Many investors are concerned with the glaring disconnect between equities and forecasts for global growth. GDP growth forecasts for 2009 – published in May this year – suggest declines in the US (-3%), UK (-3.7%), Eurozone (-3.7%) and Japan (-6.5%). These numbers hardly inspire confidence.

One way to deal with the phenomenon is to consider the current economic cycle. The path of recession that played out in the US (and later in South Africa) is markedly different from the ‘typical’ economic cycle downturn. In the ‘typical’ cycle the downturn starts when the economy is producing above capacity. But today’s downturn started with excess debt in the system. Instead of monetary tightening (in a normal cycle) we ended up with bad debts, profit warnings and a severe sell-off of risky assets. As equity prices fall the economic slowdown accelerates. In a ‘typical’ cycle a recession is followed by monetary easing. In today’s cycle this monetary easing preceded recession – speeded up the rate of economic decline – and led to a second round of risky-asset price cuts. The monetary response to this was to drop interest rates to almost zero in order to break the so-called credit cycle.

Nothing happens without earnings!

According to Van der Merwe South Africa’s share price recovery is largely driven by a market re-rating. The price-to-earnings ratio of the entire market has recovered to 13.89 times against the long-term mean of 11.72. The re-rating (and near 40% recovery in equity prices) is consistent with previous recoveries. The average equity market gain measured after nine previous recessions is 62%! There is only one way this momentum will remain. “You need earnings to sustain the recovery,” said Van der Merwe. In other words – the outlook for South African equities hinges on future corporate earnings. If earnings contract by 10% over the next 12-months, then the price-to-earnings ratio of the market is going to climb to 16.5 times, which is historically expensive. We’ll need earnings growth of close to 23% in the coming year to re-rate the market to its mean. The consensus earnings growth forecasts for South Africa are for an earnings contraction of 11% this year, followed by 18% growth in 2010 and 21% growth in 2011.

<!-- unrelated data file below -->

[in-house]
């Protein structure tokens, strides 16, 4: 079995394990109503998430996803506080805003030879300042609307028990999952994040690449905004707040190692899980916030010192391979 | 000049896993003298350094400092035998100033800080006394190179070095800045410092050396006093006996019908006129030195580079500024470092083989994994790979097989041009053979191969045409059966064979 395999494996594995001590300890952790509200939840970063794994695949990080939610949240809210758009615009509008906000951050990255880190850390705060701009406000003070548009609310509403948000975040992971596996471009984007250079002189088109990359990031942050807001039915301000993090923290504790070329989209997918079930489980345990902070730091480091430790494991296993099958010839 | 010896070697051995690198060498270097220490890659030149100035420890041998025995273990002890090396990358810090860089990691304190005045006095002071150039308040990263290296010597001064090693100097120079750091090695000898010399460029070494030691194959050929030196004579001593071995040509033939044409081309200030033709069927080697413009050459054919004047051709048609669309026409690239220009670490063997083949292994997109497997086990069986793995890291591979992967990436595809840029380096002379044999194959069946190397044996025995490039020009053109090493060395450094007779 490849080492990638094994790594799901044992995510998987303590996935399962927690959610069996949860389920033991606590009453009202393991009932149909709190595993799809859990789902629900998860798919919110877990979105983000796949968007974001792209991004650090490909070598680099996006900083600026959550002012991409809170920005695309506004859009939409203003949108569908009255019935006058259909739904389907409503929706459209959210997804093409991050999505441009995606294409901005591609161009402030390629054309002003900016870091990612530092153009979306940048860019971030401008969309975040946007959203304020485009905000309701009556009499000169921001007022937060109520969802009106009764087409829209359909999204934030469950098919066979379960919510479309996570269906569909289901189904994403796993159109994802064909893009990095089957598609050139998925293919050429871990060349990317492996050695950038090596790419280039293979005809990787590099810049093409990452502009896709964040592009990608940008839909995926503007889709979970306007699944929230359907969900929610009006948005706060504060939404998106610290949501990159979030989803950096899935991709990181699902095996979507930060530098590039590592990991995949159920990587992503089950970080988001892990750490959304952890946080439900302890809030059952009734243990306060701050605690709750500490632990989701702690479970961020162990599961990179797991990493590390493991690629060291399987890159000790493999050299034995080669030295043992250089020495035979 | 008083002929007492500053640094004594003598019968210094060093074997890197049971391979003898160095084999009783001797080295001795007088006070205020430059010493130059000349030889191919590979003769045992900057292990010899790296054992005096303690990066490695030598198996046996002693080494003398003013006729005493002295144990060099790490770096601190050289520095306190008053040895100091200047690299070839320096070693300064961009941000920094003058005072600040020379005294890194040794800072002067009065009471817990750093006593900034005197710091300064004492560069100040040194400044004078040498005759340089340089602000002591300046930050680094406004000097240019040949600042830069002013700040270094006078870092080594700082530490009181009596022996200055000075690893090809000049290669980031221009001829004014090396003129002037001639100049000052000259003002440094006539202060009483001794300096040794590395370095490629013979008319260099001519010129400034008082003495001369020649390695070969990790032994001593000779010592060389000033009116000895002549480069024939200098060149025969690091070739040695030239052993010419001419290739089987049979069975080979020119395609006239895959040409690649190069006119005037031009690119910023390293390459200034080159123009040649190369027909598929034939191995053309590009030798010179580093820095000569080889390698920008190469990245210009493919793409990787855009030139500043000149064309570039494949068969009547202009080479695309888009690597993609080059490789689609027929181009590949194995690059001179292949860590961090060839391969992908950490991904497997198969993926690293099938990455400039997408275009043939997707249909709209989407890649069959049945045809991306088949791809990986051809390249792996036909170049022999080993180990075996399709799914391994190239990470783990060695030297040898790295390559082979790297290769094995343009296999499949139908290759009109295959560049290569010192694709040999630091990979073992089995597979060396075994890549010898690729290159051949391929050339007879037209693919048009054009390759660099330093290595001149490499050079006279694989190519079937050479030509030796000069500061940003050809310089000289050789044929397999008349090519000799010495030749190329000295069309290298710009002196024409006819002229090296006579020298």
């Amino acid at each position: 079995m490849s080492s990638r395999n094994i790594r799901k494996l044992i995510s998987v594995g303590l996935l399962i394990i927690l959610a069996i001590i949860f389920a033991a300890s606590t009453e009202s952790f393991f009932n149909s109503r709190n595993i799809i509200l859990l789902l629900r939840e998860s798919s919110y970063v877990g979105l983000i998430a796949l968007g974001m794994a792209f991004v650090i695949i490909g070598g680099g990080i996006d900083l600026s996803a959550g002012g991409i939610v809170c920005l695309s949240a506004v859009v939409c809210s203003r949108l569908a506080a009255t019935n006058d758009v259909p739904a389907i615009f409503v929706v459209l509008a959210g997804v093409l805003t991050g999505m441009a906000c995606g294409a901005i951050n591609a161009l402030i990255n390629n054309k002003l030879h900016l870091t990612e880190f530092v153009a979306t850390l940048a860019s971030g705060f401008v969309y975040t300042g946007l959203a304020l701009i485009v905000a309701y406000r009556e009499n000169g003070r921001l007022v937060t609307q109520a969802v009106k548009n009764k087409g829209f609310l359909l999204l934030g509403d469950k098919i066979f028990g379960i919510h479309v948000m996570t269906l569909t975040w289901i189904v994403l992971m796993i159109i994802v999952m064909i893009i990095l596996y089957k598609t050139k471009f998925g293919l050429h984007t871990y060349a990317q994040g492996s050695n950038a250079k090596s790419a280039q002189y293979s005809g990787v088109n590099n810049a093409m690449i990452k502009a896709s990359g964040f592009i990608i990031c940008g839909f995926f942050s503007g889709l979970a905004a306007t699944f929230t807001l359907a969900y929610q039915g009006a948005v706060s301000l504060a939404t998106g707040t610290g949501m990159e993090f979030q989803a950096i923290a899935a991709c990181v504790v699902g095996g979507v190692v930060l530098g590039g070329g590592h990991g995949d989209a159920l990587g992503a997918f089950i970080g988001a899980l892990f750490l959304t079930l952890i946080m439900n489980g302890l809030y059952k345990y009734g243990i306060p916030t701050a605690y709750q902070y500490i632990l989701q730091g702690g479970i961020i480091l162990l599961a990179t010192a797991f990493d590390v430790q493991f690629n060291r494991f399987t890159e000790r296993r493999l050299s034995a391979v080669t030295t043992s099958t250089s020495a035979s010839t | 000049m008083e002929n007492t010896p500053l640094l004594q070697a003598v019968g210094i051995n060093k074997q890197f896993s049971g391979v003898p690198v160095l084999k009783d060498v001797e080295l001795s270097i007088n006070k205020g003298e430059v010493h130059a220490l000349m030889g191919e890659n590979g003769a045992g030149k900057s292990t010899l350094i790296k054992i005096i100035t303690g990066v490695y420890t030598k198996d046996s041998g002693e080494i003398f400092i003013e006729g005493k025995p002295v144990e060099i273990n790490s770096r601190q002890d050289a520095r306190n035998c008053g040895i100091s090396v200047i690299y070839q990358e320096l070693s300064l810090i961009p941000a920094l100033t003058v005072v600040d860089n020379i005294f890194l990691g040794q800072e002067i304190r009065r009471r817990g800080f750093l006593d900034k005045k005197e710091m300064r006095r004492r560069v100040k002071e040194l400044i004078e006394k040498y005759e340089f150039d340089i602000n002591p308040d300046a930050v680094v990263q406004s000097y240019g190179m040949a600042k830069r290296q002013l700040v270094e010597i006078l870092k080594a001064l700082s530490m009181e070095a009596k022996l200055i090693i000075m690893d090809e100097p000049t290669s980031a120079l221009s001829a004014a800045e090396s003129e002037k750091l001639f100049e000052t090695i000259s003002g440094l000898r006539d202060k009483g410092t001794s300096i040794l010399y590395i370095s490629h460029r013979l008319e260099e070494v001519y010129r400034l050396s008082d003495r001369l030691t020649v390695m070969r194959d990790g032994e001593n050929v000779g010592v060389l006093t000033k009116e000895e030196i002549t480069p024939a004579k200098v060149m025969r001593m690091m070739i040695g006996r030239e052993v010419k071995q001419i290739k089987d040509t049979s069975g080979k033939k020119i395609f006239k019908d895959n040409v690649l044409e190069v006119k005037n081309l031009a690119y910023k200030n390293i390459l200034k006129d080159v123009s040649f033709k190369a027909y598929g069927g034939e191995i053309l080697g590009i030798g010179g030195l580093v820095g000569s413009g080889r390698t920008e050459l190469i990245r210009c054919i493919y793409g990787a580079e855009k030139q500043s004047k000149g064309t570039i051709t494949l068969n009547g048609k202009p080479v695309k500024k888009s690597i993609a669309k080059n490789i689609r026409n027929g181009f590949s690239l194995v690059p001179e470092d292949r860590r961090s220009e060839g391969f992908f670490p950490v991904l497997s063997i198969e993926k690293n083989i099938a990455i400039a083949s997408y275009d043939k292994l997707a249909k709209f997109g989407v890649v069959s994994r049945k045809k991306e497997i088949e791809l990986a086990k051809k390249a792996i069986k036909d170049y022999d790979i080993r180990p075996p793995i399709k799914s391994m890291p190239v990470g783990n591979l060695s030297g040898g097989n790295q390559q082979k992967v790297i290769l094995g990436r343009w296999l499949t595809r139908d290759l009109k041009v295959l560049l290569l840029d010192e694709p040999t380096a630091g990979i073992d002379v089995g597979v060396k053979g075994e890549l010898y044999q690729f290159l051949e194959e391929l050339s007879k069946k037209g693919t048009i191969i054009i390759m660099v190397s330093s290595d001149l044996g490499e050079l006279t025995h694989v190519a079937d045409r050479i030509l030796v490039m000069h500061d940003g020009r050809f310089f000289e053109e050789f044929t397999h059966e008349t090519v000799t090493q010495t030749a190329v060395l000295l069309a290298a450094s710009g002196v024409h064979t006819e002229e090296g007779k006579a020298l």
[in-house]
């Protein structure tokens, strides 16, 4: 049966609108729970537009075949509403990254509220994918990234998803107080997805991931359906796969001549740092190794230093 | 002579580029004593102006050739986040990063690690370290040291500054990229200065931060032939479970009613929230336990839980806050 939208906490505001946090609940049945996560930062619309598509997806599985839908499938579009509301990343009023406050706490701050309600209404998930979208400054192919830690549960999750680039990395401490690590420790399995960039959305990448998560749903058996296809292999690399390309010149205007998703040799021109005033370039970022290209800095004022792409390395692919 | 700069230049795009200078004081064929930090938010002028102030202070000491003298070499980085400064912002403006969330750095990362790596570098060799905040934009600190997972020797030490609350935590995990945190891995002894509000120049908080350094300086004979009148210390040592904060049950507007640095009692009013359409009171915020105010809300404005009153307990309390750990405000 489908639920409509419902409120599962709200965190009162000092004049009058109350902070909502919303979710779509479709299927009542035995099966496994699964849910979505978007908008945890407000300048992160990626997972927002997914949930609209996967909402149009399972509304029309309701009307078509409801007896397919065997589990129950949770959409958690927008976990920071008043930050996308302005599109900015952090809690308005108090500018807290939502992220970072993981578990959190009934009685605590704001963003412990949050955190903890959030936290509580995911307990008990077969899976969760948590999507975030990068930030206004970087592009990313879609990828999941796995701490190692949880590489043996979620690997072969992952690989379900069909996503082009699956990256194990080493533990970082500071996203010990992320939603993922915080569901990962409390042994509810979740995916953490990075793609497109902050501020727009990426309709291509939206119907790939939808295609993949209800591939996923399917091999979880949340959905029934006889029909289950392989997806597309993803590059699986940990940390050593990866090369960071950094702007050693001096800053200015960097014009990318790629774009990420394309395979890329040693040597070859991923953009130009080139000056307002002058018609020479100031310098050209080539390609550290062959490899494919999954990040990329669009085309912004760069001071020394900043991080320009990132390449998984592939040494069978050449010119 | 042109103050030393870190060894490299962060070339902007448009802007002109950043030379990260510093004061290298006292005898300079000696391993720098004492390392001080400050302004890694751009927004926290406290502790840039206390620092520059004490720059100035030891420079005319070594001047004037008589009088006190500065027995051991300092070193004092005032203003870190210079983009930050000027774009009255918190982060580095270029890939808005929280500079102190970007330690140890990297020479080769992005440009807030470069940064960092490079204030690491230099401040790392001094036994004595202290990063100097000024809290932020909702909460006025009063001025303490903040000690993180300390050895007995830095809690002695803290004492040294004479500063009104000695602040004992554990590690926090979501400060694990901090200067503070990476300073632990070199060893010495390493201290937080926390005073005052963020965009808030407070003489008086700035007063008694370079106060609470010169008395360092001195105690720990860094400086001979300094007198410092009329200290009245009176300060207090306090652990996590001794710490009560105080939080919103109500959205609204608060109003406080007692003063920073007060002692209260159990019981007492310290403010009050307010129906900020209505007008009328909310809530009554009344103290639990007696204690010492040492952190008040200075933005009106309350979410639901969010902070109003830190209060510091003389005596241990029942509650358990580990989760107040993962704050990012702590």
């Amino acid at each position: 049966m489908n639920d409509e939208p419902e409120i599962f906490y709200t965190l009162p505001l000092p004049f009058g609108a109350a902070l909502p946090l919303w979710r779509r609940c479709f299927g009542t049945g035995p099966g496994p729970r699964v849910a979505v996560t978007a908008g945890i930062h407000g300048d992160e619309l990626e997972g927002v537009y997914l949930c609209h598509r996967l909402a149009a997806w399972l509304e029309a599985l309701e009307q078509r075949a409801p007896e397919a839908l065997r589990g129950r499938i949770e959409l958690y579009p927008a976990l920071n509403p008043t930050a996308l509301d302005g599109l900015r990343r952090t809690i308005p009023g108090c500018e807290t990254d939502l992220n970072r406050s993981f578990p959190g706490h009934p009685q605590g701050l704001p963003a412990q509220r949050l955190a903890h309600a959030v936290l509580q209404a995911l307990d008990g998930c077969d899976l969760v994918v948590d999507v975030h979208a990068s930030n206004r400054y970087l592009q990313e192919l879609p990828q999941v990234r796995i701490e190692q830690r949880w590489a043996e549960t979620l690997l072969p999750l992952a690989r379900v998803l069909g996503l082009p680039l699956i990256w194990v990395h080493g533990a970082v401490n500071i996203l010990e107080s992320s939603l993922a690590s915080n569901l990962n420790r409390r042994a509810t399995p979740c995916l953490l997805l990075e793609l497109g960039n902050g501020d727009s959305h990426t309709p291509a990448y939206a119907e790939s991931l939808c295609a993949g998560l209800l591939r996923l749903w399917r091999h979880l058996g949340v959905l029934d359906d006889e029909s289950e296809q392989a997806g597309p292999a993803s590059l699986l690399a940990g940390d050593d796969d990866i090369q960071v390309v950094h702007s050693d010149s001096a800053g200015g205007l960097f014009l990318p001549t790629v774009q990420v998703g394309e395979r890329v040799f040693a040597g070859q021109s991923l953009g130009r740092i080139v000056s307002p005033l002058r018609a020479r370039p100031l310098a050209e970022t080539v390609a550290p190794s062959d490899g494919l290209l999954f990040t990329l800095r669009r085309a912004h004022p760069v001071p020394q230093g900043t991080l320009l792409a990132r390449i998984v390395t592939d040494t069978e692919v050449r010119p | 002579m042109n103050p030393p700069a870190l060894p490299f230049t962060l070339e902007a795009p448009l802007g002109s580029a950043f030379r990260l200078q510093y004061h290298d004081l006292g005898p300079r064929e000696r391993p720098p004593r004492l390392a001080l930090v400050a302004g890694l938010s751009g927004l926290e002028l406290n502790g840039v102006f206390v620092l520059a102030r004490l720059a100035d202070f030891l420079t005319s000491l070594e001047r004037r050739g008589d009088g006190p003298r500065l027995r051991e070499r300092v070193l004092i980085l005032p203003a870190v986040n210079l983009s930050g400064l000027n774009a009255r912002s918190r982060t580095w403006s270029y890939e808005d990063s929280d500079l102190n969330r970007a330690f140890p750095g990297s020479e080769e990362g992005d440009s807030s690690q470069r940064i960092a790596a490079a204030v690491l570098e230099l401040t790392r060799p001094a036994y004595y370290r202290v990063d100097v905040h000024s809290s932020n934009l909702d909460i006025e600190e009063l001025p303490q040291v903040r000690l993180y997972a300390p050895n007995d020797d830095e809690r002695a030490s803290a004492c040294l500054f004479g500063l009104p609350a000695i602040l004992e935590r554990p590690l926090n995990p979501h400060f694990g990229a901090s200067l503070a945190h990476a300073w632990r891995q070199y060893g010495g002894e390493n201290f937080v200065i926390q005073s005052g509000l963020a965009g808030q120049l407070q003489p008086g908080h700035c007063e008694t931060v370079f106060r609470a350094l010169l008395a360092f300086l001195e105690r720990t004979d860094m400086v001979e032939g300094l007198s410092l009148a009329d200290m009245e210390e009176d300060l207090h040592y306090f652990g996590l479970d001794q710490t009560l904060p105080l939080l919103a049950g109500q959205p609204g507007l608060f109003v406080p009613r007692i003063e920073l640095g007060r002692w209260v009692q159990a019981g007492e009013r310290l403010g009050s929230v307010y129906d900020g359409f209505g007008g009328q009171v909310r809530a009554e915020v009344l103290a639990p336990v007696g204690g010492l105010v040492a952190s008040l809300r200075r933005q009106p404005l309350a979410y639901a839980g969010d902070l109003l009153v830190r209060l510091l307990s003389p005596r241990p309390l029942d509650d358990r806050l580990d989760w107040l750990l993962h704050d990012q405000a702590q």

The domestic equity market recovery is at an interesting stage. Right now we’re in an ‘overshooting’ stage confirmed by earnings upgrades and ideal conditions for momentum investors. They will ride the recovery sentiment higher. If this sentiment prevails for another quarter or two the local market could well enter the ‘bubble’ stage. This stage is defined by excessive optimism on return on equity and earnings growth. Van der Merwe warns: “We’ve seen a phenomenal recovery – but what we tell our clients from a top down perspective – is you’ve got to moderate your expectations!”

Editor’s thoughts: The experts remain bullish on carefully selected equities. Sanlam Private Investments likes shares like British American Tobacco (for its consistent dividend yield) and Steinhoff International (for its cyclical growth prospects). But overall market returns are likely to be unimpressive over 2009 and 2010. Are you still confident in equities as an asset class? Add your comments below, or send them to